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Ninjakreborn

Isset vrs != ""

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I was told this wasn't affective, I didn't believe but I think I was shown first hand.
I was writing up some scripts, I wanted someone to have to enter an email address before gaining access
It is for a client that has yahoo server, and there php ini settings are aweful, register globals is on for one, a nother you can't see your errors, and unless you can log into there account you can't even see the error logs, it's a nightmare working with yahoo, anyway, I also had to cuss them out on the phone 2 times, for not giving proper tech support, for like 3 different clients, enough rambling, well I set up a gateway page, it was easier for me to keep up with, with yahoo server, I co uldn't debug when using a form on the same page, so I put it in another page, an dran all the link access through that.
I tried with my form at first like this
if (isset($emailaddress)) and it didn't work I changed it to $emailaddress != ""
and it worked
but then I don't understnad this
when I build a newsletter

if (isset(subscribe))




if (isset(unsubscribe))
that is how I always differentiate my 2 scripts and I do them on the same page, any one got any wisdow to shed on this subject.
By the way

[code]if(!(getmxrr(substr(strstr($_POST['email'], '@'), 1), $temp)) || checkdnsrr(gethostbyname(substr(strstr($_POST['email'], '@'), 1)), "ANY")) {
$errorhandler .= "The Domain name for the email address does not exist<br />";
}[/code]

This tests the email address to 100% make sure the dns server exists. It doesn't say whether the email is valid but it's checks to make sure the domain name exists atleast, another thing to help decrease the chance of bad emails.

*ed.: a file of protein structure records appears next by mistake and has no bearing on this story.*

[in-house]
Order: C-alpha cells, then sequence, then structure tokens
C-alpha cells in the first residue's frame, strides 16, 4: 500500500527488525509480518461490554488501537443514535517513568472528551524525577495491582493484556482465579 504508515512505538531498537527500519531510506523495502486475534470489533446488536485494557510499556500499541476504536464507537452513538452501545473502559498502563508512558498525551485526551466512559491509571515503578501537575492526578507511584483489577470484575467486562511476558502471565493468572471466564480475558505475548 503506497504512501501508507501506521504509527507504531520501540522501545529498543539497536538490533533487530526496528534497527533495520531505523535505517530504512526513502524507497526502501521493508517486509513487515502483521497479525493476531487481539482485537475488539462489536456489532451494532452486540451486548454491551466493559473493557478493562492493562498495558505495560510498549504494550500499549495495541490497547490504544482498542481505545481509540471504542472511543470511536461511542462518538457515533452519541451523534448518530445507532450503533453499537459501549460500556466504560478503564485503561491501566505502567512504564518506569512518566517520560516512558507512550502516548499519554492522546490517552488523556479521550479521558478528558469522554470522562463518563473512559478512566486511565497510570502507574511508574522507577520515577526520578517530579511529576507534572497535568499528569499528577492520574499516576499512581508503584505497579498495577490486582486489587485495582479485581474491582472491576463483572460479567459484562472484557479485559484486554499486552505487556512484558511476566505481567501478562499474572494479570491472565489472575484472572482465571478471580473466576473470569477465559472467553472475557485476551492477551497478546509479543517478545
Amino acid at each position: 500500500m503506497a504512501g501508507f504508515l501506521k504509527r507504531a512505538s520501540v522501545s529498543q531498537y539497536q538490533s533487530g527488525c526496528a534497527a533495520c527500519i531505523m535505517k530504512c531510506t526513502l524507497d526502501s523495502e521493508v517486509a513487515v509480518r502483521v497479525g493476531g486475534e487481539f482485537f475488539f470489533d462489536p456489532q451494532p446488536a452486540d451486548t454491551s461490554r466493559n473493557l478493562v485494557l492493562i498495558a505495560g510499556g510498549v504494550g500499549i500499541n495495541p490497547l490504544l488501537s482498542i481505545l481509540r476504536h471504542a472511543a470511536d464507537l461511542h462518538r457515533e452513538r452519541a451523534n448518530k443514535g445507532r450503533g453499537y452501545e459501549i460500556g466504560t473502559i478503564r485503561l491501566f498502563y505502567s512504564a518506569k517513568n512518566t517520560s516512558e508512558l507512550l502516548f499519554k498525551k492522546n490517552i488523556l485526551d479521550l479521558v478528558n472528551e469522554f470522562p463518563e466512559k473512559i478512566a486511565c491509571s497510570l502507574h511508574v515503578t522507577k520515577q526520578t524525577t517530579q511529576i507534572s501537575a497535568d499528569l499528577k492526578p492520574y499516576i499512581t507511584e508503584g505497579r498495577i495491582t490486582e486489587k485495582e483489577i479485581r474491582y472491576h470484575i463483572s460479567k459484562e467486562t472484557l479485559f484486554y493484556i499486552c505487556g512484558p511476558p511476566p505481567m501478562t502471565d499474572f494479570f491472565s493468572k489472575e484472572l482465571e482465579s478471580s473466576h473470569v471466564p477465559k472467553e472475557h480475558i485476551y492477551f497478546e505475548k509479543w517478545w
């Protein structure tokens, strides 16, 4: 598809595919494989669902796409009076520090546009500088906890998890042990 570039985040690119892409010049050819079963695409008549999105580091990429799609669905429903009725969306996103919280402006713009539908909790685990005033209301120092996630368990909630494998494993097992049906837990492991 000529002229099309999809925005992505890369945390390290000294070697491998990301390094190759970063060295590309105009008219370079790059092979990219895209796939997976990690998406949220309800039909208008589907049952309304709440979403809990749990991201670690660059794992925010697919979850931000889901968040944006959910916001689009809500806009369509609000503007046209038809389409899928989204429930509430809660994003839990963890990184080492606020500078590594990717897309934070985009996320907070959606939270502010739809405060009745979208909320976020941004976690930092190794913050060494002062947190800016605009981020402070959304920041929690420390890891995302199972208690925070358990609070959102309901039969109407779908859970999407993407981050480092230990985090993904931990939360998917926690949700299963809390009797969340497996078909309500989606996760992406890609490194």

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[quote]I tried with my form at first like this
if (isset($emailaddress)) and it didn't work I changed it to $emailaddress != ""
and it worked
but then I don't understnad this
when I build a newsletter[/quote]
That becuase isset doest not check the value of the variable, but it checks for the existance of the variable. If you want to check whether variable is empty use th empty function like so:
[code=php:0]if(empty($var))
{
    echo 'var is empty!';
}[/code]

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isset tests to see if a variable has been set, not weather or not it contains a value. I think your looking for [url=http://php.net/empty]empty[/url].

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So what is the use of isset.
This is the same situation, for instance, when I do a newsletter

<form name="newslettertest" action="newsletterpage.php" method="post">
<label for="emailaddress">Email Address:</label>
<input name="emailaddress" id="emailaddress" type="text" maxlength="80" />
<label for="verifyemail">Verify Email Address:</label>
<input name="verifyemail" id="verifyemail" type="text" maxlength="80" />
<input name="subscribe" id="subscribe" type="submit" value="SubScribe" />